Tax

  • October 11, 2019

    Trump Attys Tell 2nd Circ. Presidents Immune From Criminal Probes

    Lawyers for President Donald Trump argued Friday that as a sitting president, he has “absolute immunity” from criminal investigations and therefore the Second Circuit should block the Manhattan district attorney from subpoenaing Trump’s tax returns.

  • October 11, 2019

    NJ Biz Can’t Appeal $4.5M Property Value, Appeals Court Says

    A New Jersey property owner cannot contest a city tax assessor’s $4.5 million valuation of its property because the previous owner did not timely provide requested income information for assessment purposes, a state appeals court said Friday.

  • October 11, 2019

    Taxation With Representation: Latham, Covington, Vinson

    In this week's Taxation With Representation, Hess Midstream Partners buys Hess Infrastructure Partners for $6.2 billion, UCB acquires biotech company Ra Pharma for $2.1 billion, and a Shiseido subsidiary makes a $845 million deal for a skincare line.

  • October 11, 2019

    Injury Atty Indicted, Accused Of Trying To Hide $1M From IRS

    A Detroit-area personal injury attorney has been indicted in a Michigan federal court on 10 counts of tax evasion and tax fraud accusing him of trying to hide about $1 million from the IRS, the Department of Justice said Friday.

  • October 11, 2019

    Ballard Spahr Brings Back Ex-Fannie Mae Public Finance Atty

    Ballard Spahr LLP has welcomed back a public finance attorney after his two-year stint at Fannie Mae, saying his experience with low-income tax credits and affordable multifamily housing development are a key addition to the firm’s public finance group.

  • October 11, 2019

    EY Hires Former Microsoft Tax Atty With Treasury Experience

    A former tax counsel with Microsoft has joined EY as a principal in its tax controversy practice, bringing experience in audits and transfer pricing matters, as well as in-house work with Treasury, the firm recently announced.

  • October 11, 2019

    Trump Business Records Can Be Subpoenaed, DC Circ. Says

    President Donald Trump's longtime accounting firm must hand over business records to a congressional committee investigating the president, the D.C. Circuit said in a split decision Friday, upholding a trial judge's ruling in favor of House Democrats.

  • October 10, 2019

    What Do Trump's Orders Mean For Agency Guidance?

    The Trump administration's bid to help businesses by putting an end to "secret" rulemaking might backfire, some experts said Thursday, because it could put a damper on advice that industry relies on to comply with federal regulations.

  • October 10, 2019

    Amid Turmoil, Nissan Names New Legal Head

    Nissan Motor Co. Ltd. has replaced its legal department head, who cooperated with Japanese prosecutors before the 2018 arrest of the company's former chairman amid misconduct claims, with a longtime executive of the business, the automaker said this week.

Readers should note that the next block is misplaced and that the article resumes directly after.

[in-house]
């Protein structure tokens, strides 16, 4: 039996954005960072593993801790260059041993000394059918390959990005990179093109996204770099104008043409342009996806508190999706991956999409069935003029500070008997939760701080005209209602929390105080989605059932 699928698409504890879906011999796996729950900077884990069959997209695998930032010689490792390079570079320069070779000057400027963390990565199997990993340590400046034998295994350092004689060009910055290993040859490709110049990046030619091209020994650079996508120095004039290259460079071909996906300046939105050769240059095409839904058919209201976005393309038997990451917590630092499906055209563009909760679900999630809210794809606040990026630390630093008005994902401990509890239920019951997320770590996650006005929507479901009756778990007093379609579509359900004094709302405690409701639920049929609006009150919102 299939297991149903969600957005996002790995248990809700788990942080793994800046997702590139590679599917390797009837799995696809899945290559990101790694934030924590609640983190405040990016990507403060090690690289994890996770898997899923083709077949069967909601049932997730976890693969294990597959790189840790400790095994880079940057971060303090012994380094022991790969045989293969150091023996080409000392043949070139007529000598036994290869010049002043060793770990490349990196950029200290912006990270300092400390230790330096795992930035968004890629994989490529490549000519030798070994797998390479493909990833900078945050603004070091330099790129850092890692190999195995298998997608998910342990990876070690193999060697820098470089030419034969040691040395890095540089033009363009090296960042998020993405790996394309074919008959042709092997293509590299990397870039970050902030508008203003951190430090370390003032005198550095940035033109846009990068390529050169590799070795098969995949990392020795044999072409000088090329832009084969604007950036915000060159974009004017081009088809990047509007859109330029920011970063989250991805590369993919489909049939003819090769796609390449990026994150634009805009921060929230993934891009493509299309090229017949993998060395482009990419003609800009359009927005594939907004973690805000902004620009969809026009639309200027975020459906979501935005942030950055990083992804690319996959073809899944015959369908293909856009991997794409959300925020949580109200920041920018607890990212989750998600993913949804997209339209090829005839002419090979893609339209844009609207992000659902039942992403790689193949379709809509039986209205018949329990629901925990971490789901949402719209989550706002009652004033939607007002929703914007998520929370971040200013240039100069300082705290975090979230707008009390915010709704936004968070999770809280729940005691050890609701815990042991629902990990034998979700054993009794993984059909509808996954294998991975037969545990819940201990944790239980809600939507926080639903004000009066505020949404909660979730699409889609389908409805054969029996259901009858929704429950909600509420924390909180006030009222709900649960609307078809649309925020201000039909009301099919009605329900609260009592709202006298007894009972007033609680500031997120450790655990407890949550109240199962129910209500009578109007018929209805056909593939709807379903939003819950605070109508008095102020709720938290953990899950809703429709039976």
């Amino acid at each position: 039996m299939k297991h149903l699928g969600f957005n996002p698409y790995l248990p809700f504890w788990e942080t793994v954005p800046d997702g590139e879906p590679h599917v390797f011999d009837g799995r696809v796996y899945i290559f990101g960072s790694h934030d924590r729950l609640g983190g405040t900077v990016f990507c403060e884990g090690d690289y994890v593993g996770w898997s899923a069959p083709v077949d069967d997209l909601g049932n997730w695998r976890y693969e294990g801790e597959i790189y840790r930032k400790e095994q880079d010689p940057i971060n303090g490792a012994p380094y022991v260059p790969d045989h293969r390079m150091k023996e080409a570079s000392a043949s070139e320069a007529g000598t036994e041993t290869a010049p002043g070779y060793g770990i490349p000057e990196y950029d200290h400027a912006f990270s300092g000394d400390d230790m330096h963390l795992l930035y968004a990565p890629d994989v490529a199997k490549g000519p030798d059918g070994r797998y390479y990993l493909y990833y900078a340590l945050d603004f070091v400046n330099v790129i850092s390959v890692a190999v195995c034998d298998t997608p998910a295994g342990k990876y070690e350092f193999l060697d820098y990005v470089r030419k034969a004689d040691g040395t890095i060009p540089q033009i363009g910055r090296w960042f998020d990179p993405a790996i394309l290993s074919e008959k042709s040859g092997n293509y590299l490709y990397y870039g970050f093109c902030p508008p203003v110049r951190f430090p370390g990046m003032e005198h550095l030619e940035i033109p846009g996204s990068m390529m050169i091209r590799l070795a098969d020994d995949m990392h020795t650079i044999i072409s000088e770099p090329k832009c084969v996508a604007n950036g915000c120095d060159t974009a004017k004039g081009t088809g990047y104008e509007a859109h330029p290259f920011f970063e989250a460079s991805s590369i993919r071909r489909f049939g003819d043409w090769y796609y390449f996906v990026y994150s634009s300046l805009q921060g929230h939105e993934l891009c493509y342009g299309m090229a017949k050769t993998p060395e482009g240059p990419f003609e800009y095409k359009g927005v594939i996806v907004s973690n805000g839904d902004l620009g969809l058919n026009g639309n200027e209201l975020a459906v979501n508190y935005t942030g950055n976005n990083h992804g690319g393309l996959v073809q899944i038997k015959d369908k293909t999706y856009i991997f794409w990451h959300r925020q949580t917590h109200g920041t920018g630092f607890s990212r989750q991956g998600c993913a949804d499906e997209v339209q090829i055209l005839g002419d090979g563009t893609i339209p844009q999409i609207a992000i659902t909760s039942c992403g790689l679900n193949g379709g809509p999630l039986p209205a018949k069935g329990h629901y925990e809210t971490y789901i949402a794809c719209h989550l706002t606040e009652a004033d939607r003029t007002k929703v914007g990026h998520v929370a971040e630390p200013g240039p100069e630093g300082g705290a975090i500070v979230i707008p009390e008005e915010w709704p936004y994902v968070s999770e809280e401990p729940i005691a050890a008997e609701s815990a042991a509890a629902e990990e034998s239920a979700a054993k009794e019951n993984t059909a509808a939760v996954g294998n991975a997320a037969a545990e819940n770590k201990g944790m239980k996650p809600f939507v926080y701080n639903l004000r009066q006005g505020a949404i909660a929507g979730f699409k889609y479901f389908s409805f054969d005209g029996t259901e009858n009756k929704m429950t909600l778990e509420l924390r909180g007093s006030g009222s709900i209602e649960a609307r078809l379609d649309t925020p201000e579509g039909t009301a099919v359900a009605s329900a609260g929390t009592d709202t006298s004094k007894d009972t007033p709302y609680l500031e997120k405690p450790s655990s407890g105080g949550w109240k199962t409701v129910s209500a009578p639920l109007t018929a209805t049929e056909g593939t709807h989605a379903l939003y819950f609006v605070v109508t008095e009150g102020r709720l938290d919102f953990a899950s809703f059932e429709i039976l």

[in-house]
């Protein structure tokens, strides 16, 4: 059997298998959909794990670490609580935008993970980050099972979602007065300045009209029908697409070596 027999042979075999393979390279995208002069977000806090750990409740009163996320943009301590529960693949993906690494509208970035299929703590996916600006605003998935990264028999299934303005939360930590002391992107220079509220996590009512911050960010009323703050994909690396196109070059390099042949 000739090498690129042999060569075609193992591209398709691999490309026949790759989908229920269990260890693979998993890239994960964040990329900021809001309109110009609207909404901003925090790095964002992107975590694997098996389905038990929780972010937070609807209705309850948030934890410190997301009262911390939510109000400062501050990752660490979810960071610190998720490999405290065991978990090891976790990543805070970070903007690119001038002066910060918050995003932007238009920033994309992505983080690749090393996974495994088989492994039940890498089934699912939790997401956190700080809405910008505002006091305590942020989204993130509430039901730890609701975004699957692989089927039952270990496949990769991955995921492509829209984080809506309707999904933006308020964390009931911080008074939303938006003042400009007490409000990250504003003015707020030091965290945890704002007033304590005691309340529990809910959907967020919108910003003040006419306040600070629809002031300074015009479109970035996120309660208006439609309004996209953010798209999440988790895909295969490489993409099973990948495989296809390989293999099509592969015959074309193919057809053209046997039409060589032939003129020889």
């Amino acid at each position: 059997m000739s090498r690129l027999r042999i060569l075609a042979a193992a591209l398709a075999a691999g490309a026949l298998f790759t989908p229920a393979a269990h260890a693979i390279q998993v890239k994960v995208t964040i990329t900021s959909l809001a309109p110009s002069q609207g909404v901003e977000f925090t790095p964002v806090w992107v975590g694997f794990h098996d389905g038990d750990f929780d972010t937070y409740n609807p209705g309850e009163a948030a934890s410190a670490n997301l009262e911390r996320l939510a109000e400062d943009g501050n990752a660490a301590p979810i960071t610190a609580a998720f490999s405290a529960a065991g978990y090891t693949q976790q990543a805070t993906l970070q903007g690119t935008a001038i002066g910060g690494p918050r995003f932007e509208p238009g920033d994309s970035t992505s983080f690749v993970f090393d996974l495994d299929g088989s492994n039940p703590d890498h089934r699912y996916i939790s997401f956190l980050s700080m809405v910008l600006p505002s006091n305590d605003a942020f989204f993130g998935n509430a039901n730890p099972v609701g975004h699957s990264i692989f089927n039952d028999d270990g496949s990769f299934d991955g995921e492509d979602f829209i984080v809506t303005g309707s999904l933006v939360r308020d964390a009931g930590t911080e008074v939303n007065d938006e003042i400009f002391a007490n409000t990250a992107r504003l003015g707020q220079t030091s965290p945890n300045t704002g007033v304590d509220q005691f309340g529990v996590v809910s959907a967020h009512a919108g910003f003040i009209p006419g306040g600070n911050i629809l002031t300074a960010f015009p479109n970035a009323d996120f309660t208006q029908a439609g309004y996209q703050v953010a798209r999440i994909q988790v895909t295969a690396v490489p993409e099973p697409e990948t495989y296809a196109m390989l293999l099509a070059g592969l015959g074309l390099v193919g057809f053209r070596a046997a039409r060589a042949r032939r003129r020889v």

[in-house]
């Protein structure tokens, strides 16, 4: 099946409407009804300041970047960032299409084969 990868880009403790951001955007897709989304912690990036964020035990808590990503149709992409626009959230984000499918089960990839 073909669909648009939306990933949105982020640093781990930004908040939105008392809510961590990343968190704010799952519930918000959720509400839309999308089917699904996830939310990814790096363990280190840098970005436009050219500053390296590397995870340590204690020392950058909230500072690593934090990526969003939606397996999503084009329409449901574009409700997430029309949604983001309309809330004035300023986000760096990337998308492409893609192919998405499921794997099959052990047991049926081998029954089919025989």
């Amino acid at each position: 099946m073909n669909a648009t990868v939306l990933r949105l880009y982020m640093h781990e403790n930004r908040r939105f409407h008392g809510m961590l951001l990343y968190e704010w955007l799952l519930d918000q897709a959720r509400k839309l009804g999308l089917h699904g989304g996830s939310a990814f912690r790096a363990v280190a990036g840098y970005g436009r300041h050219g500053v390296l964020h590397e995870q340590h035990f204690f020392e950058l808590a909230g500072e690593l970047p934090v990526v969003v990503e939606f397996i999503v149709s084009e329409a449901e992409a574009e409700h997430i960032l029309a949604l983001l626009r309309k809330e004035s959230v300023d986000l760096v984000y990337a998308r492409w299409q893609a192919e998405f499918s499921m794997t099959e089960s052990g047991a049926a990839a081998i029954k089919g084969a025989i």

• October 10, 2019

    Did Citi Dupe DOJ In Forex Investigation?

    A former Citigroup trader acquitted on charges of manipulating foreign exchange markets has accused the bank of fabricating a case for federal prosecutors in order to shield itself from liability, raising eyebrows in the antitrust bar since the government usually goes to great lengths to ensure it’s not being duped.

  • October 10, 2019

    H&R Tells 8th Circ. No Poach Bid Belongs In Arbitration

    The Eighth Circuit should force an H&R Block seasonal employee to take her grievance against the company to arbitration because she has not denied agreeing to do so as part of her employment application, the company wrote Wednesday in a court filing seeking to stop a potential class action over its "no-poach" contracts.

  • October 10, 2019

    2nd. Circ. Won't Unseal Names On Records In Trump Tax Case

    The Second Circuit refused on Thursday to order Deutsche Bank to reveal the names of individuals whose income tax returns it possesses relating to an investigation by House committees seeking President Donald Trump’s financial records, saying the information was irrelevant.

  • October 10, 2019

    Mo. Woman Gets 57 Months For Medicaid, Tax Fraud Scheme

    A Missouri woman who was convicted earlier this year of helping run a nearly $1 million Medicaid and payroll tax fraud scheme was sentenced to four years and nine months in prison without parole, prosecutors said Thursday.

  • October 10, 2019

    Deal In Nationstar Mortgage Tax Suit Gets Initial Approval

    A California federal judge has given initial approval to a deal struck between a proposed class of homeowners and a mortgage company formerly known as Nationstar to resolve claims of inaccurate information reporting that led to denials of tax credits.